"The customers left without power at this point in time are the most difficult cases that we have," said Karen Muldoon Geus, a Peco spokeswoman.
For the first several days, the Feldmans and some other Lower Merion residents found relief at a hotel in Conshohocken. But when the weekend came, the hotel was booked with weddings and other reservations, so they had to return to their frigid homes.
"We spent the night in our very cold house," said Feldman, the executive dean of the Temple University School of Medicine.
With so many residents still off the grid and overnight temperatures dipping into the 20s, Montgomery County officials declared a "code blue" cold-weather warning, scheduled to continue through noon Monday. Lower Merion, one of the county's hardest-hit townships, set up "warming stations" at local firehouses and libraries to provide residents with a place to warm up, get a cup of coffee and other nourishment, recharge electronic equipment such as cellphones and laptops, and just have an opportunity to get outside and away from home for a bit.
On Sunday afternoon, firefighters at the Narberth station said they were prepared to comfort residents with coffee, snacks, and power adapters. But no one showed up.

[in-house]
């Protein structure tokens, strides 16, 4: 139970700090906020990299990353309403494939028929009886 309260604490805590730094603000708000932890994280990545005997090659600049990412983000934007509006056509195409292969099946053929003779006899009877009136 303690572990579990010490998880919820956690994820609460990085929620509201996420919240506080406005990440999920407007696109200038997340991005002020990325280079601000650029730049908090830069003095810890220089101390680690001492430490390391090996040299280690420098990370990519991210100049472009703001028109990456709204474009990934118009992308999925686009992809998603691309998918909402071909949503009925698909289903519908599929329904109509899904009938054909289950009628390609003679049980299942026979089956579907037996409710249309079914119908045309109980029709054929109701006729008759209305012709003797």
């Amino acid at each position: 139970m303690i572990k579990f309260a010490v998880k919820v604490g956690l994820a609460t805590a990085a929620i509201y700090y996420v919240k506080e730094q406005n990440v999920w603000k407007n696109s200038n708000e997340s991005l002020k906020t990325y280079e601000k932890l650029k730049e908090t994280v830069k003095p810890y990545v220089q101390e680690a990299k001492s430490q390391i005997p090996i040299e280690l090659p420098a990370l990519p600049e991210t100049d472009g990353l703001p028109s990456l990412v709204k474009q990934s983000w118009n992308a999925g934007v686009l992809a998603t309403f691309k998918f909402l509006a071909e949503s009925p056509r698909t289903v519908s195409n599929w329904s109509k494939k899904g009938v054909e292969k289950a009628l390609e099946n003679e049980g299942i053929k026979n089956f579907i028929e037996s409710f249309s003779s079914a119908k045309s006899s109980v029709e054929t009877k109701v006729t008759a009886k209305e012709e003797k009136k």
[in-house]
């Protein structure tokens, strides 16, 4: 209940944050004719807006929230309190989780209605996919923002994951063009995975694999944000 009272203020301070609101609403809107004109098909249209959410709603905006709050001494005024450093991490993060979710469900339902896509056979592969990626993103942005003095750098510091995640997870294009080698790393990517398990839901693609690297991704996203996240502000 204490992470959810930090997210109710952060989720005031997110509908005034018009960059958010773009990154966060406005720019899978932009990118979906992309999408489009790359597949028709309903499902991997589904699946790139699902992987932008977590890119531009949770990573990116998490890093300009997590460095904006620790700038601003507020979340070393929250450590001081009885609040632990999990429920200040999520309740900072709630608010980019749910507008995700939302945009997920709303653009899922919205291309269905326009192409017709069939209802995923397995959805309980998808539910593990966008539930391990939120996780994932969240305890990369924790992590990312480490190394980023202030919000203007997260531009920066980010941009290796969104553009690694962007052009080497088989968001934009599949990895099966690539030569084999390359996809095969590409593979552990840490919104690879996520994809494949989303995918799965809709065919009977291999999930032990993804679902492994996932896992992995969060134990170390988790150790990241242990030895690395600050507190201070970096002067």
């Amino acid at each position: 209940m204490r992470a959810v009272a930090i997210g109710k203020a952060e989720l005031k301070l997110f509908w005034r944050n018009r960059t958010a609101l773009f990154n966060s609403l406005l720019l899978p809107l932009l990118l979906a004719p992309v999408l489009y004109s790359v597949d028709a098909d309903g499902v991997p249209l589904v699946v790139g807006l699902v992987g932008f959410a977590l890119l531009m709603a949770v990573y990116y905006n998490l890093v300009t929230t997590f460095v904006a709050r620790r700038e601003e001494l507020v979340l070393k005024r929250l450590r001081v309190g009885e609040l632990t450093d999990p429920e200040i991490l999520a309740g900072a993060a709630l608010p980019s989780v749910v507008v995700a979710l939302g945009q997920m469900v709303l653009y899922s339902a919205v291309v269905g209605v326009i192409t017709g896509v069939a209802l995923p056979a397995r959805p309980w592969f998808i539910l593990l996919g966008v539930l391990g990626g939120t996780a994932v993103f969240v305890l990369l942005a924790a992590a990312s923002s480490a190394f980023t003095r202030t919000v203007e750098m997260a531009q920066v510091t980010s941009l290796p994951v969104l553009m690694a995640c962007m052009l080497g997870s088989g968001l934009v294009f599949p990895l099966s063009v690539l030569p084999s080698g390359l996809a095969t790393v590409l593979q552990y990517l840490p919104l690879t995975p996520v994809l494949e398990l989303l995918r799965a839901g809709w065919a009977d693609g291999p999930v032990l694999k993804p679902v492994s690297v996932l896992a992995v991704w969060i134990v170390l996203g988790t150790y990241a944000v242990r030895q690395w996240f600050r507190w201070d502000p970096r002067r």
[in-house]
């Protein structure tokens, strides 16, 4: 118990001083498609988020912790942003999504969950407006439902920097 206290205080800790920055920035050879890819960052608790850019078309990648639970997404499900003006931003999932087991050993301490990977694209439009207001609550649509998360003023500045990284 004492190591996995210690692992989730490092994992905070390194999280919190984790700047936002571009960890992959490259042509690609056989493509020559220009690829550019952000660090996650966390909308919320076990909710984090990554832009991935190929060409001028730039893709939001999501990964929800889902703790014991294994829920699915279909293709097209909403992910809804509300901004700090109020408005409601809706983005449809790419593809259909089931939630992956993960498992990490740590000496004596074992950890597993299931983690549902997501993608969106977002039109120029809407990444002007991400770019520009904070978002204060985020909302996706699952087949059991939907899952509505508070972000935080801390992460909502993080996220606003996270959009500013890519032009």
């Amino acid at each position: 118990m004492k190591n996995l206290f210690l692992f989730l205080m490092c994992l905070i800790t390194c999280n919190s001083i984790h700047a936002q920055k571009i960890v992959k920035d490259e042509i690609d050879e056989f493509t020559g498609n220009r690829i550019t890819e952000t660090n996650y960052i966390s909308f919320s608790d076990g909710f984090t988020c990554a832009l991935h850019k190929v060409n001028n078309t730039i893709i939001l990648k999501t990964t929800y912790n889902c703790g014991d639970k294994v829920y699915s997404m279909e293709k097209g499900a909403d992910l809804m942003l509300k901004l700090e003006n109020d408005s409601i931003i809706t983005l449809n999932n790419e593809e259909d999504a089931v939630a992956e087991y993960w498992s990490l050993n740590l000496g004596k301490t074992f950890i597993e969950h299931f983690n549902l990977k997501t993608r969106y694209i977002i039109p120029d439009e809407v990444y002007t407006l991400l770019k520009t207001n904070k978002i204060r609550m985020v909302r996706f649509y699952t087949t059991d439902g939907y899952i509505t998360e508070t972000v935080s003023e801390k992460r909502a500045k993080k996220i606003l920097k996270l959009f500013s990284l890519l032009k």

Muldoon Geus said 606 Peco customers in Lower Merion were still without power on Sunday afternoon - about 2.7 percent of that service area.
Many of those unlucky customers are victims of what are called "nested outages," areas in which crews fix a primary service problem like downed power lines, but overlook a secondary issue like a blown transformer. In those cases, a handful of customers are left in the dark, watching in dismay as their neighbors' lights flick on.
Often, the utility doesn't know that those customers are still offline. Muldoon Geus said it's important that customers call Peco to get back on the fix-it list.
Staff writers Jeff Gammage and Andrew Maykuth contributed to this story.
Contact Jessica Parks at 610-313-8117 or firstname.lastname@example.org.